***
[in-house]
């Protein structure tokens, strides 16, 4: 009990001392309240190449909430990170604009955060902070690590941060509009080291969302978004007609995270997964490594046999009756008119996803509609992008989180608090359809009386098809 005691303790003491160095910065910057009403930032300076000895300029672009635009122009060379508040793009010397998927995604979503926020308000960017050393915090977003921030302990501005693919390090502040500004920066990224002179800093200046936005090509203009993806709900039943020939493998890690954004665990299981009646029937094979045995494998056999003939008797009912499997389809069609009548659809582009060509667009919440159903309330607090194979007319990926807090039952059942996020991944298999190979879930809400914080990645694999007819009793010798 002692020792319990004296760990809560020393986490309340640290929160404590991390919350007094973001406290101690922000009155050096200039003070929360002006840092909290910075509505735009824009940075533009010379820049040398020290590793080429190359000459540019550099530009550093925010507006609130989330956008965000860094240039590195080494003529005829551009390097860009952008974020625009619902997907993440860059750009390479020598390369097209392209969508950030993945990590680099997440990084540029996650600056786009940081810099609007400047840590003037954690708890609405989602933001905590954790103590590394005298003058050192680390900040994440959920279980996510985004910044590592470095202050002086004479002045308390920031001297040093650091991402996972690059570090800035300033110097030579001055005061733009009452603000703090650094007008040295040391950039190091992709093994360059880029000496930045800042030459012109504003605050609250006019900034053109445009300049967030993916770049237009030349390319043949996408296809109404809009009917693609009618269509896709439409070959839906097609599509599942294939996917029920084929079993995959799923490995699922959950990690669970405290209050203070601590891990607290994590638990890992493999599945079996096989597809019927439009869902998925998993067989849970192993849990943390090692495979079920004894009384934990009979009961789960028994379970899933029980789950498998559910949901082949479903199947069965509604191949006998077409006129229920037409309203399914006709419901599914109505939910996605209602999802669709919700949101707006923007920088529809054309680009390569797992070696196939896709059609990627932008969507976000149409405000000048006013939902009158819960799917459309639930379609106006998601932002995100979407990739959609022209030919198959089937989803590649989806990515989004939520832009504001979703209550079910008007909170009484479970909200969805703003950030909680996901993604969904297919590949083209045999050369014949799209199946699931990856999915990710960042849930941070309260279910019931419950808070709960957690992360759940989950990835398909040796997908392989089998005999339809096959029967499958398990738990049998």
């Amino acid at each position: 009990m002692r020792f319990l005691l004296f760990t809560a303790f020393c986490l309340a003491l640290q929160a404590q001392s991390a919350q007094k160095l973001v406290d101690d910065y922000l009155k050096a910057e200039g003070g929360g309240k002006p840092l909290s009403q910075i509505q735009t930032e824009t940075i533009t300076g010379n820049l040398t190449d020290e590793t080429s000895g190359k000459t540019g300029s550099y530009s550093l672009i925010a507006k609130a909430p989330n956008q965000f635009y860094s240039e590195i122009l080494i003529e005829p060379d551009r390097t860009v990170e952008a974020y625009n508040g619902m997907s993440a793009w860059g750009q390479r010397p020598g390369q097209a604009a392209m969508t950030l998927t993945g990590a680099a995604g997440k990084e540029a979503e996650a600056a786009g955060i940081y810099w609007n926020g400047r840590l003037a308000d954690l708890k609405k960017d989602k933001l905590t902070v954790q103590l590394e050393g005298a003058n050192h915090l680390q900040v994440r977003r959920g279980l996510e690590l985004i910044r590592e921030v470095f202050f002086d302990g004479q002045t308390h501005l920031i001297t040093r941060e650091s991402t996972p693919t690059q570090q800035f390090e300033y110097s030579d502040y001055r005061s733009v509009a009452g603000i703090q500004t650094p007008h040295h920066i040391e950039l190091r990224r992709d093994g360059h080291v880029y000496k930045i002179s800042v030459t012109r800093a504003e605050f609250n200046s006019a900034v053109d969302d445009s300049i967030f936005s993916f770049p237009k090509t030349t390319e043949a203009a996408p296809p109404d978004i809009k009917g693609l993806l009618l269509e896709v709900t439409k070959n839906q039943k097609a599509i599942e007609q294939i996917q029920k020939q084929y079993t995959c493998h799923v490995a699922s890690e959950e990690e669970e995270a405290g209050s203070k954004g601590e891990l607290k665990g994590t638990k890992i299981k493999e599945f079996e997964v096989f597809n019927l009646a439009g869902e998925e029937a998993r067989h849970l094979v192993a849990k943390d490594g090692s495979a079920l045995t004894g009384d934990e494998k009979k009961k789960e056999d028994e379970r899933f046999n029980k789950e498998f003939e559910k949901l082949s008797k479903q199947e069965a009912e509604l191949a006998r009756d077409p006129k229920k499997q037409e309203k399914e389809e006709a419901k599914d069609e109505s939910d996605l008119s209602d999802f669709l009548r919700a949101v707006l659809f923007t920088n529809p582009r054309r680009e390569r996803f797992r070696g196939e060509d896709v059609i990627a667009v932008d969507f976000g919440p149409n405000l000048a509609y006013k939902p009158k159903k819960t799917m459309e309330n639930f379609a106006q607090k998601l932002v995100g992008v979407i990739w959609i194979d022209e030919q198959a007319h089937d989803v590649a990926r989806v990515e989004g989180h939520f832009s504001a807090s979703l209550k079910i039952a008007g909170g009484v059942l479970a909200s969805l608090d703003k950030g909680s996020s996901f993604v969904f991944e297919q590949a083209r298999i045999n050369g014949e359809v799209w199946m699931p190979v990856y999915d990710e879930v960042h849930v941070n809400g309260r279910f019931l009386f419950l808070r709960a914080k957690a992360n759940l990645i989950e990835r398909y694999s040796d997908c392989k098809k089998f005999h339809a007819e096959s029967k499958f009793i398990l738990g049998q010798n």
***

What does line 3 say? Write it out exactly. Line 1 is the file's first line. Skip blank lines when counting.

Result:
């Amino acid at each position: 009990m002692r020792f319990l005691l004296f760990t809560a303790f020393c986490l309340a003491l640290q929160a404590q001392s991390a919350q007094k160095l973001v406290d101690d910065y922000l009155k050096a910057e200039g003070g929360g309240k002006p840092l909290s009403q910075i509505q735009t930032e824009t940075i533009t300076g010379n820049l040398t190449d020290e590793t080429s000895g190359k000459t540019g300029s550099y530009s550093l672009i925010a507006k609130a909430p989330n956008q965000f635009y860094s240039e590195i122009l080494i003529e005829p060379d551009r390097t860009v990170e952008a974020y625009n508040g619902m997907s993440a793009w860059g750009q390479r010397p020598g390369q097209a604009a392209m969508t950030l998927t993945g990590a680099a995604g997440k990084e540029a979503e996650a600056a786009g955060i940081y810099w609007n926020g400047r840590l003037a308000d954690l708890k609405k960017d989602k933001l905590t902070v954790q103590l590394e050393g005298a003058n050192h915090l680390q900040v994440r977003r959920g279980l996510e690590l985004i910044r590592e921030v470095f202050f002086d302990g004479q002045t308390h501005l920031i001297t040093r941060e650091s991402t996972p693919t690059q570090q800035f390090e300033y110097s030579d502040y001055r005061s733009v509009a009452g603000i703090q500004t650094p007008h040295h920066i040391e950039l190091r990224r992709d093994g360059h080291v880029y000496k930045i002179s800042v030459t012109r800093a504003e605050f609250n200046s006019a900034v053109d969302d445009s300049i967030f936005s993916f770049p237009k090509t030349t390319e043949a203009a996408p296809p109404d978004i809009k009917g693609l993806l009618l269509e896709v709900t439409k070959n839906q039943k097609a599509i599942e007609q294939i996917q029920k020939q084929y079993t995959c493998h799923v490995a699922s890690e959950e990690e669970e995270a405290g209050s203070k954004g601590e891990l607290k665990g994590t638990k890992i299981k493999e599945f079996e997964v096989f597809n019927l009646a439009g869902e998925e029937a998993r067989h849970l094979v192993a849990k943390d490594g090692s495979a079920l045995t004894g009384d934990e494998k009979k009961k789960e056999d028994e379970r899933f046999n029980k789950e498998f003939e559910k949901l082949s008797k479903q199947e069965a009912e509604l191949a006998r009756d077409p006129k229920k499997q037409e309203k399914e389809e006709a419901k599914d069609e109505s939910d996605l008119s209602d999802f669709l009548r919700a949101v707006l659809f923007t920088n529809p582009r054309r680009e390569r996803f797992r070696g196939e060509d896709v059609i990627a667009v932008d969507f976000g919440p149409n405000l000048a509609y006013k939902p009158k159903k819960t799917m459309e309330n639930f379609a106006q607090k998601l932002v995100g992008v979407i990739w959609i194979d022209e030919q198959a007319h089937d989803v590649a990926r989806v990515e989004g989180h939520f832009s504001a807090s979703l209550k079910i039952a008007g909170g009484v059942l479970a909200s969805l608090d703003k950030g909680s996020s996901f993604v969904f991944e297919q590949a083209r298999i045999n050369g014949e359809v799209w199946m699931p190979v990856y999915d990710e879930v960042h849930v941070n809400g309260r279910f019931l009386f419950l808070r709960a914080k957690a992360n759940l990645i989950e990835r398909y694999s040796d997908c392989k098809k089998f005999h339809a007819e096959s029967k499958f009793i398990l738990g049998q010798n």